FINA has made their decision on the final location for the open water event at this summer’s FINA World Aquatic Championships in Shanghai. They will host the races at the Jinshan City Beach, which is a man-made beach enclosure that is a bit of an oddity off the coast of the Urban Metropolis.
This seems to be an ideal location, because it is both sheltered from the sea, and also has natural sea water constantly pumped into it through a dam (which in theory helps keep it cool and clean). The site was chosen over a nearby rowing basin.
Here’s the question that everyone’s been waiting for: What will the temperatures be like? FINA provided the following data from the Jinshan Meteorological Station. As you can see, 2009 and 2010 were quite warm, but the worst case temperature is 33 C (91 F).
Average Air Temperature
Even more importantly, they posted the water temperatures from the last 3 years. Their records show that the temperature tends to hover right around 28-29 C (83 F), and slightly cooler in the morning. While these temperatures are not ideal, they seem to fall well within most definitions of a safe range. The afternoon water temps creep above what FINA recommends them at, but never passed USA Swimming’s benchmark of 31 C. Furthermore, when water temperatures and air temperatures are combined (as USA Swimming has said they should be), it seems to have always fallen below that 63 C barrier.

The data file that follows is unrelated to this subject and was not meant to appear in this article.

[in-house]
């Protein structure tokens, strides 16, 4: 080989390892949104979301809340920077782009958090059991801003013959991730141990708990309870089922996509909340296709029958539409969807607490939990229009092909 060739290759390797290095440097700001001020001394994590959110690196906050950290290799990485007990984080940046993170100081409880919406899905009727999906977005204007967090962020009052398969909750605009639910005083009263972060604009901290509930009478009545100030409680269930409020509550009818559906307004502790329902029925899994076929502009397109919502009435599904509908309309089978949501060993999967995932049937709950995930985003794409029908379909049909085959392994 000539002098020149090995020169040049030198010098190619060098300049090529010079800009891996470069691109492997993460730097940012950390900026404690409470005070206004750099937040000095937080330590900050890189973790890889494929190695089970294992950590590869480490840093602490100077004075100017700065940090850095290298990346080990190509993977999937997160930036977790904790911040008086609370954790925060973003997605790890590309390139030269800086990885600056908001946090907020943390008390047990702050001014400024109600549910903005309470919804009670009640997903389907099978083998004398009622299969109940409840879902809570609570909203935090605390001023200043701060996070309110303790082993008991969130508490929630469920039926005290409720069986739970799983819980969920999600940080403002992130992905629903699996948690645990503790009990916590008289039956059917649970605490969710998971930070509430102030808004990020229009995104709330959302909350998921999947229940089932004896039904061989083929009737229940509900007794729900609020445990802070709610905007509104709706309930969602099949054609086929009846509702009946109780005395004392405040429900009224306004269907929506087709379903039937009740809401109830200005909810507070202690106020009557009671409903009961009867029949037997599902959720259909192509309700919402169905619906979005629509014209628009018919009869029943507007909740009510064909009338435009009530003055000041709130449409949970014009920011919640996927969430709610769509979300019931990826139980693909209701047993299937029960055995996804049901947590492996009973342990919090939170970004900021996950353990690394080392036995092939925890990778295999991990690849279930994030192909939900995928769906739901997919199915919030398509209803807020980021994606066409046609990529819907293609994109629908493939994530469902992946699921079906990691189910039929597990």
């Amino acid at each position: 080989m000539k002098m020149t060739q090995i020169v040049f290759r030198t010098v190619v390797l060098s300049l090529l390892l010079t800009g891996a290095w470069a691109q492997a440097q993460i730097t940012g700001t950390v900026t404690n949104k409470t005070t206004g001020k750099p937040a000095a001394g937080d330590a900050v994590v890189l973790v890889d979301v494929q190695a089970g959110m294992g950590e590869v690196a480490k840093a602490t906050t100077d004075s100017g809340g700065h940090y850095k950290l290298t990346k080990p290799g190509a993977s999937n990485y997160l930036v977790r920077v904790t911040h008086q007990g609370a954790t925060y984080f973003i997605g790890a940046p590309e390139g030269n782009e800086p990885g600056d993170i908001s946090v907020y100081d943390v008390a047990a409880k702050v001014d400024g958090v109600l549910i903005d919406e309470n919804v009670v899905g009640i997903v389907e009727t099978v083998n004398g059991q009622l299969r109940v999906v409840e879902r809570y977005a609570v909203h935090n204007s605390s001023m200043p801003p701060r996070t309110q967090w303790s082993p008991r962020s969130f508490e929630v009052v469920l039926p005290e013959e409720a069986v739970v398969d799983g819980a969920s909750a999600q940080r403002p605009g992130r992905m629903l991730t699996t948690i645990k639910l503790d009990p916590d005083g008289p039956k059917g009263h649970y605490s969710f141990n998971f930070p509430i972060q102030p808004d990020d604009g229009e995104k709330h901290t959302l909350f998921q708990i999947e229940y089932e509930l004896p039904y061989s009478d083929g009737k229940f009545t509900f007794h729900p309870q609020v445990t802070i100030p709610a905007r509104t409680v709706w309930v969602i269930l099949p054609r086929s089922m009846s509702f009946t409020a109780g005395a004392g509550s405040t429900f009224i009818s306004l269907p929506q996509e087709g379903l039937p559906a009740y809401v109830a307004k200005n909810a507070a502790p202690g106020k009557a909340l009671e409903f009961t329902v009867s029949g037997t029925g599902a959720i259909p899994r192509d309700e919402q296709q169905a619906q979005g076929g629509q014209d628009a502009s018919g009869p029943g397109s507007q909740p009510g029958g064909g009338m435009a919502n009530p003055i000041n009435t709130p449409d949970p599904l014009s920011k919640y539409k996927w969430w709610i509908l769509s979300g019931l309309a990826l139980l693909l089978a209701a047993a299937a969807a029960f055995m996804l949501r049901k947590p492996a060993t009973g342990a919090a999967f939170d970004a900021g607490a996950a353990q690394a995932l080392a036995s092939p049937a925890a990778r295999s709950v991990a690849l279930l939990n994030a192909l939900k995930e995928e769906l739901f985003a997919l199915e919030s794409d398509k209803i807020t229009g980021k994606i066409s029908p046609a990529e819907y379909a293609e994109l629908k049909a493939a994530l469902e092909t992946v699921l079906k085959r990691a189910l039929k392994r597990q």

|8:00 a.m.||14:00 p.m.||8:00 a.m.||14:00 p.m.||8:00 a.m.||14:00 p.m.|
Basically, the only debate on whether to hold the open water race as planned in Shanghai, or whether to alter the schedule, seems to come down at this point to whether or not you believe the USA Swimming (and later FINA) thresholds are safe enough. If you don’t believe them, then there’s probably no amount of data that will ever convince you that things will be ok, and you probably think that the above numbers are made-up anyways. If you do believe in them, then all signs seem to point to a safe race.
Let’s make it clear: As much as FINA (and to a much lesser extent, USA Swimming), do not want to take any direct blame for Fran Crippen’s death, they sure as heck don’t want it to happen again. I don’t think that even the most cynical observer could argue that point. So I have no reason to believe that the above numbers are not accurate and complete representations of the conditions that can be expected in Shanghai.
The schedules for the race (which will be early-morning, to avoid peak temperatures) will be as follows:
Tuesday, July 19 – 09:00, 10km Women
Wednesday, July 20 – 09:00, 10km Men
Thursday, July 21 – 09:00, 5km Team Event
Friday, July 22 – 08:00, 5km Women; 10:00, 5km Men
Saturday, July 23 – 08:00, 25km Men; 08:15, 25km Women